Further Reading: An Introduction to API’s

Functionality

When first adding the ‘When a HTTP request is received’ trigger, to a flow you’re presented with a HTTP POST URL informing you that the URL will be generated after the Flow has been saved. This means that while you’re initially creating your Flow, you will not be able to provide/use the URL to that is required to trigger the Flow.

Request Body JSON Schema

This is where you can modify your JSON Schema. If you do not know what a JSON Schema is, it is a specification for JSON that defines the structure of the JSON data for validation, documentation as well as interaction control. It is effectively a contract for the JSON data. This will define how the structure of the JSON data will be passed to your Flow.

Use Sample Payload to Generate Schema

If you’re wanting to save a lot of time and effort, especially with complex data structures, you can use an example payload, effectively copying and pasting what will be sent to your Flow from the other application into the generator and it will build a schema for you. Clicking this link will load a pop-up box where you can paste your payload into.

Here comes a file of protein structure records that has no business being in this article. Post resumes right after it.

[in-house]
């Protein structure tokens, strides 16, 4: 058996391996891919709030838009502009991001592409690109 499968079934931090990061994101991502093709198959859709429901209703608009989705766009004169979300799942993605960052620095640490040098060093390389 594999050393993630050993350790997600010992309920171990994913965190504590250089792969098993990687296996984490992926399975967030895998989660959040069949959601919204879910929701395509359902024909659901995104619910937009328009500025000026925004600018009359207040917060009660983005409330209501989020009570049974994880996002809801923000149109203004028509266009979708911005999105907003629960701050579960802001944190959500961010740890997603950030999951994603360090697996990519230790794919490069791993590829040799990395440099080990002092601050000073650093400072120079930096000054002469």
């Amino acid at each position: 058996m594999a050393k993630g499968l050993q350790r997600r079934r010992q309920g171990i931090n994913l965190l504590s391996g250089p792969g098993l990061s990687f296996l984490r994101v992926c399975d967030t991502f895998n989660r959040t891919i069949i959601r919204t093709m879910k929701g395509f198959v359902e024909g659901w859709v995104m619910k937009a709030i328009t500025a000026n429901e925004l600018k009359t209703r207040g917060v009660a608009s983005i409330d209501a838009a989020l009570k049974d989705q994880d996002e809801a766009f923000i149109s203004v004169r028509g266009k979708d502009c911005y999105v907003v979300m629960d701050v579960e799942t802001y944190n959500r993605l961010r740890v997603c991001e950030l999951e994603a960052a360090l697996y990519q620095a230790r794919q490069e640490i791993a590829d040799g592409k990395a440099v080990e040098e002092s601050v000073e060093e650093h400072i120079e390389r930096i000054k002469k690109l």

Once you’ve pasted your JSON sample into the box and hit done, the schema will be created and displayed in the ‘Request Body JSON Schema’ section as shown below:

Method (Advanced Options)

The method allows you to set an expected request type such as GET, PUT, POST, PATCH & DELETE. You will more-than-likely ignore this section, however, if you want to learn more about HTTP Request types please refer to the reading material listed in the previous section regarding API’s.

Example

As a user I want to use the Microsoft Flow ‘When a HTTP Request is Received’ trigger to send a mobile notification with the Automation Test results after each test run, informing my of any failures.

User Story

Firstly, we want to add the ‘When a HTTP Request is Received’ trigger. This will then provide us with, as we saw previously, the URL box notifying us that the URL will be created after we have saved our Flow.

We want to get a JSON payload to place into our schema generator, so we need to load up our automation framework and run a test to provide us with the JSON result (example shown below). If you would like to look at the code base for the improvised automation framework you can check it out on GitHub here.

JSON Data Example

{  
   "TestsPassed":1,
   "TestsFailed":0,